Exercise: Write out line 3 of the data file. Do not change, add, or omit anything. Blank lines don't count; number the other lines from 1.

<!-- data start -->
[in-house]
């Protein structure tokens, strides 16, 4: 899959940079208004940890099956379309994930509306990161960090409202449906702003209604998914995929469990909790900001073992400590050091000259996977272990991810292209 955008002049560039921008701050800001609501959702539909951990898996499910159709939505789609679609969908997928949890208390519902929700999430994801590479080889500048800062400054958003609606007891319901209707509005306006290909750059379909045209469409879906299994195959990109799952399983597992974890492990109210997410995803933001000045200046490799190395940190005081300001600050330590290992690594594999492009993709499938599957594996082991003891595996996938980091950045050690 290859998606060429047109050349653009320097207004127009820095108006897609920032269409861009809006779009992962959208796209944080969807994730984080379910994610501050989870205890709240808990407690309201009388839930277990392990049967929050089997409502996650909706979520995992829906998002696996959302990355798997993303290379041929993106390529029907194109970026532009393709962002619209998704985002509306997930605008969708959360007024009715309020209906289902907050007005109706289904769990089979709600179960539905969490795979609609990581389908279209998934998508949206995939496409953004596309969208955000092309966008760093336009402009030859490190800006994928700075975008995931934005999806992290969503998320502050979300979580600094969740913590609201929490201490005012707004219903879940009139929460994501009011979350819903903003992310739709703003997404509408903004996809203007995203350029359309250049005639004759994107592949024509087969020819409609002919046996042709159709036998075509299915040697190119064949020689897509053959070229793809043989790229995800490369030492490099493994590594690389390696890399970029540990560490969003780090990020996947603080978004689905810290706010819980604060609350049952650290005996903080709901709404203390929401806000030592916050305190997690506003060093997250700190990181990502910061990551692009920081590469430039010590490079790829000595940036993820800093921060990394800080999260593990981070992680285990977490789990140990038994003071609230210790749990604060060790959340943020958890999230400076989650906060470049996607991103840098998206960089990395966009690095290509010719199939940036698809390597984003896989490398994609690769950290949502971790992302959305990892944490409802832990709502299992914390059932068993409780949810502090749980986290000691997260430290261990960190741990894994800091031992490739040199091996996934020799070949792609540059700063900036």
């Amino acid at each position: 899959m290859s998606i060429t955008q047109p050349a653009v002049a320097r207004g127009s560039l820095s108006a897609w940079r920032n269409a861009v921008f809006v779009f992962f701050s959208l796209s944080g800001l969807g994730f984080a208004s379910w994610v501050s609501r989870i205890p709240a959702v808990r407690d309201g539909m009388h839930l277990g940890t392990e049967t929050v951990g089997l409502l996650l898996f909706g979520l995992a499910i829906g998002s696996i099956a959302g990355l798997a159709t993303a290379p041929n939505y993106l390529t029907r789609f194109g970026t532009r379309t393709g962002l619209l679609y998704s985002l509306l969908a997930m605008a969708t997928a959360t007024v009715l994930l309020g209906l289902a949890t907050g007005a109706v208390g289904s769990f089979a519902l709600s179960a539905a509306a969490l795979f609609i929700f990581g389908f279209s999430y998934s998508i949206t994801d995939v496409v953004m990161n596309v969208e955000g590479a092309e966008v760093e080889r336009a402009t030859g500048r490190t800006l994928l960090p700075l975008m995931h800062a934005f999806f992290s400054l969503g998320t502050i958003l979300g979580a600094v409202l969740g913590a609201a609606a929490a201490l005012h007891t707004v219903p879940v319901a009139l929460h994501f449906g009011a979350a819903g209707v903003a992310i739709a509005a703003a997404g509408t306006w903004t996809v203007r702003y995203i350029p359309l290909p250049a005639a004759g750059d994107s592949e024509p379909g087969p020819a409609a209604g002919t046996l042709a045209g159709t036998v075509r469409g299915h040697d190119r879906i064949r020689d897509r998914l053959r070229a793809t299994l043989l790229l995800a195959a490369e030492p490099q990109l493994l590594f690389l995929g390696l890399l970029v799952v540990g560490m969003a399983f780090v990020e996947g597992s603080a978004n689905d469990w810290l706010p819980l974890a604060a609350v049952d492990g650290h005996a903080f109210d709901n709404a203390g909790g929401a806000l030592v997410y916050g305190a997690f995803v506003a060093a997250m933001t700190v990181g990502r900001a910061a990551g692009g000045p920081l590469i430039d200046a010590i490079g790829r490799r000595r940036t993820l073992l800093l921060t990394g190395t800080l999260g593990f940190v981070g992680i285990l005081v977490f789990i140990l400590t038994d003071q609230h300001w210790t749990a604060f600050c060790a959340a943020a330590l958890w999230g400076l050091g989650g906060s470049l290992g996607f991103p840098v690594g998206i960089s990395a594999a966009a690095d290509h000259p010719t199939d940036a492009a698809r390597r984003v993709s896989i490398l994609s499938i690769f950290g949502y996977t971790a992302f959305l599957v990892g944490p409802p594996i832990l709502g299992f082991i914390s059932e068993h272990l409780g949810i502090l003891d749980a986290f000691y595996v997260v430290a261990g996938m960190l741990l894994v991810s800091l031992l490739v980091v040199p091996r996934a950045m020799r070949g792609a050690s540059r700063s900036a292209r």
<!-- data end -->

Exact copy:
């Amino acid at each position: 899959m290859s998606i060429t955008q047109p050349a653009v002049a320097r207004g127009s560039l820095s108006a897609w940079r920032n269409a861009v921008f809006v779009f992962f701050s959208l796209s944080g800001l969807g994730f984080a208004s379910w994610v501050s609501r989870i205890p709240a959702v808990r407690d309201g539909m009388h839930l277990g940890t392990e049967t929050v951990g089997l409502l996650l898996f909706g979520l995992a499910i829906g998002s696996i099956a959302g990355l798997a159709t993303a290379p041929n939505y993106l390529t029907r789609f194109g970026t532009r379309t393709g962002l619209l679609y998704s985002l509306l969908a997930m605008a969708t997928a959360t007024v009715l994930l309020g209906l289902a949890t907050g007005a109706v208390g289904s769990f089979a519902l709600s179960a539905a509306a969490l795979f609609i929700f990581g389908f279209s999430y998934s998508i949206t994801d995939v496409v953004m990161n596309v969208e955000g590479a092309e966008v760093e080889r336009a402009t030859g500048r490190t800006l994928l960090p700075l975008m995931h800062a934005f999806f992290s400054l969503g998320t502050i958003l979300g979580a600094v409202l969740g913590a609201a609606a929490a201490l005012h007891t707004v219903p879940v319901a009139l929460h994501f449906g009011a979350a819903g209707v903003a992310i739709a509005a703003a997404g509408t306006w903004t996809v203007r702003y995203i350029p359309l290909p250049a005639a004759g750059d994107s592949e024509p379909g087969p020819a409609a209604g002919t046996l042709a045209g159709t036998v075509r469409g299915h040697d190119r879906i064949r020689d897509r998914l053959r070229a793809t299994l043989l790229l995800a195959a490369e030492p490099q990109l493994l590594f690389l995929g390696l890399l970029v799952v540990g560490m969003a399983f780090v990020e996947g597992s603080a978004n689905d469990w810290l706010p819980l974890a604060a609350v049952d492990g650290h005996a903080f109210d709901n709404a203390g909790g929401a806000l030592v997410y916050g305190a997690f995803v506003a060093a997250m933001t700190v990181g990502r900001a910061a990551g692009g000045p920081l590469i430039d200046a010590i490079g790829r490799r000595r940036t993820l073992l800093l921060t990394g190395t800080l999260g593990f940190v981070g992680i285990l005081v977490f789990i140990l400590t038994d003071q609230h300001w210790t749990a604060f600050c060790a959340a943020a330590l958890w999230g400076l050091g989650g906060s470049l290992g996607f991103p840098v690594g998206i960089s990395a594999a966009a690095d290509h000259p010719t199939d940036a492009a698809r390597r984003v993709s896989i490398l994609s499938i690769f950290g949502y996977t971790a992302f959305l599957v990892g944490p409802p594996i832990l709502g299992f082991i914390s059932e068993h272990l409780g949810i502090l003891d749980a986290f000691y595996v997260v430290a261990g996938m960190l741990l894994v991810s800091l031992l490739v980091v040199p091996r996934a950045m020799r070949g792609a050690s540059r700063s900036a292209r």